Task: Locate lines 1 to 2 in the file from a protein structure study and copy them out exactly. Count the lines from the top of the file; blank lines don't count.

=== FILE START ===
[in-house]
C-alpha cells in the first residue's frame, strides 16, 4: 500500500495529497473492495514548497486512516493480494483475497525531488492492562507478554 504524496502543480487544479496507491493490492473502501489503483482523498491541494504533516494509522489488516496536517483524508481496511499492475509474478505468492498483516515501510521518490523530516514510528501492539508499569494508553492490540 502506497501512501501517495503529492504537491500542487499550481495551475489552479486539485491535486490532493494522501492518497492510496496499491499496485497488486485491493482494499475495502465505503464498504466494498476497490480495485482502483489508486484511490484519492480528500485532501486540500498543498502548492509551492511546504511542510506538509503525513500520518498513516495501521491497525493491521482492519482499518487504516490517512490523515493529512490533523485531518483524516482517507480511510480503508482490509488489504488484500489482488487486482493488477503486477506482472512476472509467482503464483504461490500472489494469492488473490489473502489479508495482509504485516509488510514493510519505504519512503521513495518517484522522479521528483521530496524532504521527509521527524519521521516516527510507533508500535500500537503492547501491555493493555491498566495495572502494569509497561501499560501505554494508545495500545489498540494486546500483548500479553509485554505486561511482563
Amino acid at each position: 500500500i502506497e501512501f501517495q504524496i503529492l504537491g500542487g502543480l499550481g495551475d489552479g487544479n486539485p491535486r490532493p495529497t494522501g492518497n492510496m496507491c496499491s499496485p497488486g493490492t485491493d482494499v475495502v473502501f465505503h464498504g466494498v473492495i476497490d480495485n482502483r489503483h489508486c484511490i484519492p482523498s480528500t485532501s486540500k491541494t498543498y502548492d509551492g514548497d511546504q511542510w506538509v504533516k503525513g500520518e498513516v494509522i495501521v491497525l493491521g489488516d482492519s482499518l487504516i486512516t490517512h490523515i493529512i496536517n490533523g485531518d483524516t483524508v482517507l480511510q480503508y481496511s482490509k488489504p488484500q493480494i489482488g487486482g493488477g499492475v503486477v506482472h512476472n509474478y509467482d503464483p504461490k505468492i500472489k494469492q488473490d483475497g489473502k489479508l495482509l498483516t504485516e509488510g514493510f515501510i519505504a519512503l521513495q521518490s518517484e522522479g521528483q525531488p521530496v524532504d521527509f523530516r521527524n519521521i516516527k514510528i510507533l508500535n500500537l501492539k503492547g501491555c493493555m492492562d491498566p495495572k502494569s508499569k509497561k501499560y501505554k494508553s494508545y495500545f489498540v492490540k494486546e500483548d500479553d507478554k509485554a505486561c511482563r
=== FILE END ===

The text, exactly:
[in-house]
C-alpha cells in the first residue's frame, strides 16, 4: 500500500495529497473492495514548497486512516493480494483475497525531488492492562507478554 504524496502543480487544479496507491493490492473502501489503483482523498491541494504533516494509522489488516496536517483524508481496511499492475509474478505468492498483516515501510521518490523530516514510528501492539508499569494508553492490540 502506497501512501501517495503529492504537491500542487499550481495551475489552479486539485491535486490532493494522501492518497492510496496499491499496485497488486485491493482494499475495502465505503464498504466494498476497490480495485482502483489508486484511490484519492480528500485532501486540500498543498502548492509551492511546504511542510506538509503525513500520518498513516495501521491497525493491521482492519482499518487504516490517512490523515493529512490533523485531518483524516482517507480511510480503508482490509488489504488484500489482488487486482493488477503486477506482472512476472509467482503464483504461490500472489494469492488473490489473502489479508495482509504485516509488510514493510519505504519512503521513495518517484522522479521528483521530496524532504521527509521527524519521521516516527510507533508500535500500537503492547501491555493493555491498566495495572502494569509497561501499560501505554494508545495500545489498540494486546500483548500479553509485554505486561511482563